A month has passed and the current establishment has not held a single press conference or released one investigation report to explain what happened. Instead, Lebanese politicians are playing the only game they are skilled at: blaming each other, passing off responsibilities to one another and covering for each other to avoid a snitching domino effect. Of course they would do so, since the sectarian political system that indulges in clientelism allows political parties to appoint their supporters in key positions in the judiciary system which makes any condemnation almost impossible.

The forecast seems pretty bleak, at least for the near future. Most Lebanese scribe to the need to cave to international pressure for any remarkable change to happen. So far nothing has happened unless big regional and international powers have intervened, whether it is the election of the current President or the very recent appointment of new Prime Minister Mustafa Adib only a few hours prior to French President Macron’s second visit in less than a month.

Macron called for a new “political pact” and threatened the political leaders with sanctions unless a reform-cabinet is formed within the next 14 days. But what do we know about the new PM. Not much, except that he is Sunni (which Prime Ministers are required to be by Lebanese constitutional law); he is backed by Hezbollah; and he has been maintaining strong relationships with the political parties who are currently leading the country. In other words, it was the very same people who are asked to step down that are nominating the new Prime Minister.

No plan has been announced, nor has he issued a political framework or economic rescue plan. He has yet to form a new government, a difficult task in a country where every political party vies to keep its part of the corruption cake. The International Monetary Fund and donor countries are imposing corrective measures as a pre-requisite for any support. And all this chaos against the backdrop of a pandemic which is getting worse and worse with each passing day. Let us not forget that regional conflicts and turmoil are also impacting the country, East and West, South and North and every decision has to be at the cross interest of the international players represented directly or indirectly by the political blocs. It is also known that this status-quo may last until the US elections, for a possible deal between the US and Iran that could lead to a breakthrough at some point.

But the situation in Lebanon cannot last longer and the country does not afford the luxury of time. The clock is ticking and immediate actions should be taken. Protests are powerful, and the immediate demand of those leading the newest iteration of a revolution is that the government allows for new parliamentary elections leading to the election of a new President.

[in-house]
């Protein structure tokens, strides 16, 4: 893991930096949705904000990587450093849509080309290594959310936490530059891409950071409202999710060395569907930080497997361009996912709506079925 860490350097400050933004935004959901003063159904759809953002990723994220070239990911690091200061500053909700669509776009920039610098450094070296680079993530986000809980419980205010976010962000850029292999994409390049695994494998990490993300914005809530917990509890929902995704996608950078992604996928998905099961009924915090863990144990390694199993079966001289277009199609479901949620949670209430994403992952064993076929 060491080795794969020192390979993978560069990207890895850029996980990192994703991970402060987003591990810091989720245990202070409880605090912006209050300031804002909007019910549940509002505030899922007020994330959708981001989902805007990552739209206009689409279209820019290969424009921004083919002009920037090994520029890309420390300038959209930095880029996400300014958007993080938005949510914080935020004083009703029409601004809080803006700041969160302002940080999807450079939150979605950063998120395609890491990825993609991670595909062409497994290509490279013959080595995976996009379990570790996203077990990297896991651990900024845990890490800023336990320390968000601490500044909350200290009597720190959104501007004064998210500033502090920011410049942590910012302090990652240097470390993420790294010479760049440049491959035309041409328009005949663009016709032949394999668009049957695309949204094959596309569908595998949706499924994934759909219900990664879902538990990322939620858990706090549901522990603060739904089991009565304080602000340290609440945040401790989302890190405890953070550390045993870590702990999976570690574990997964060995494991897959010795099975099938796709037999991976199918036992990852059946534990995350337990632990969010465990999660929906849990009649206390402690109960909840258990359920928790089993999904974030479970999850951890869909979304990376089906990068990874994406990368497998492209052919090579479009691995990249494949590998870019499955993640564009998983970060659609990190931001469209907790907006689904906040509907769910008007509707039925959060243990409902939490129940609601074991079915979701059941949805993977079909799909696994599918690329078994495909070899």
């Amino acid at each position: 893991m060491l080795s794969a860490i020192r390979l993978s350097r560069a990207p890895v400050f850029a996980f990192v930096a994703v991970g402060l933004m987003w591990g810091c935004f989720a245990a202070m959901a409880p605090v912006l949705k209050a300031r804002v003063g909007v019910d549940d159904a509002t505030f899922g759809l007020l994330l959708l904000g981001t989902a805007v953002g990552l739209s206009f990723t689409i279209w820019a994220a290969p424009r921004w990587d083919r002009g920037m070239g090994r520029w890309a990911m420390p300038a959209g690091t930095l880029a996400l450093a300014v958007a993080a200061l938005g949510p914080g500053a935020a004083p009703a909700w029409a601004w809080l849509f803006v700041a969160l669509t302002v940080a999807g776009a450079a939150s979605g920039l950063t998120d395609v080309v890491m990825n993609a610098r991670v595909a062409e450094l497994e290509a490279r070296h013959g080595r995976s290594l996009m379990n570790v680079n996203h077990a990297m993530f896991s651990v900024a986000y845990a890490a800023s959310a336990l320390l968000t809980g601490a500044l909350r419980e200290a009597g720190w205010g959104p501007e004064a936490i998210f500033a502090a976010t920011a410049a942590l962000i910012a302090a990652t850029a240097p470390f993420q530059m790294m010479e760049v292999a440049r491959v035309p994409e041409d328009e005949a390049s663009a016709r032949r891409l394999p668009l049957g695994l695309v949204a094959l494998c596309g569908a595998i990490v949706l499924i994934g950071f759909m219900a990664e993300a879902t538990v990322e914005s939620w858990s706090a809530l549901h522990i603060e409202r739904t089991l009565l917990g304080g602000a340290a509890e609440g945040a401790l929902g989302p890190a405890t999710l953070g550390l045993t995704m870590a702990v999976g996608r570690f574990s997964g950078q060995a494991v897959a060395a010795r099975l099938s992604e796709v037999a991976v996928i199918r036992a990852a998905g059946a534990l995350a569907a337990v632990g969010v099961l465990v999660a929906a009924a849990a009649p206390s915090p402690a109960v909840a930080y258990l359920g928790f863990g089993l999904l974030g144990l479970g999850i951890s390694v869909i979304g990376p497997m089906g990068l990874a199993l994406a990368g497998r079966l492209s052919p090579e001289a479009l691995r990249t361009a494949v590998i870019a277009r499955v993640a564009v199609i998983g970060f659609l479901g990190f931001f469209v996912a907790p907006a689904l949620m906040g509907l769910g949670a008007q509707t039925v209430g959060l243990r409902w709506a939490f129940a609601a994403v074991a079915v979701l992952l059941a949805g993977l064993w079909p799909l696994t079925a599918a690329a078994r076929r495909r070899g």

But warlords don’t historically go down without a fight, and the revolution has not put forth any new leaders to unify the resistance. People of Lebanon need to focus on three pillars as stepping stones towards a new system: a) a fair neutral judiciary system for justice to prevail and sanctions to be imposed in order to stop clientelism that is rooted and intertwined in the current political system; b) an immediate financial rescue plan to ease suffering of the citizens and alleviate the soaring poverty rate (more than 30,000 employees have been laid off and more than 1,000 restaurants closed in the last few months); c) advanced parliamentary elections allowing for new knowledgeable figures to contribute to the political non-sectarian landscape and leading to the election of a new President, provided that new trusted political figures gain some traction until then.

Lebanese men and women feel powerless and the resilience that was once their best quality is now considered to be a blessing in disguise. The country is collapsing. The current leadership and political blocs have failed to provide the most basic life conditions. But how would these warlords let go of the power and at what price? I have met over the last few years presidents turning down peace deals because they did not reflect their personal aspirations. I am currently witnessing in Lebanon the same denial of politicians in their fancy comfortable palaces disregarding the unbearable living conditions of the population, including their followers, who are struggling to feed their children or heat their home on a cold rainy day.

In summary, Lebanon is dealing with a double pandemic: while there is hope about a cure for Covid19, the poisonous political virus affecting the country won’t be easily eradicated. The country is going through its own kind of euthanasia or clinical death. You would not wish this storm on your worst enemies.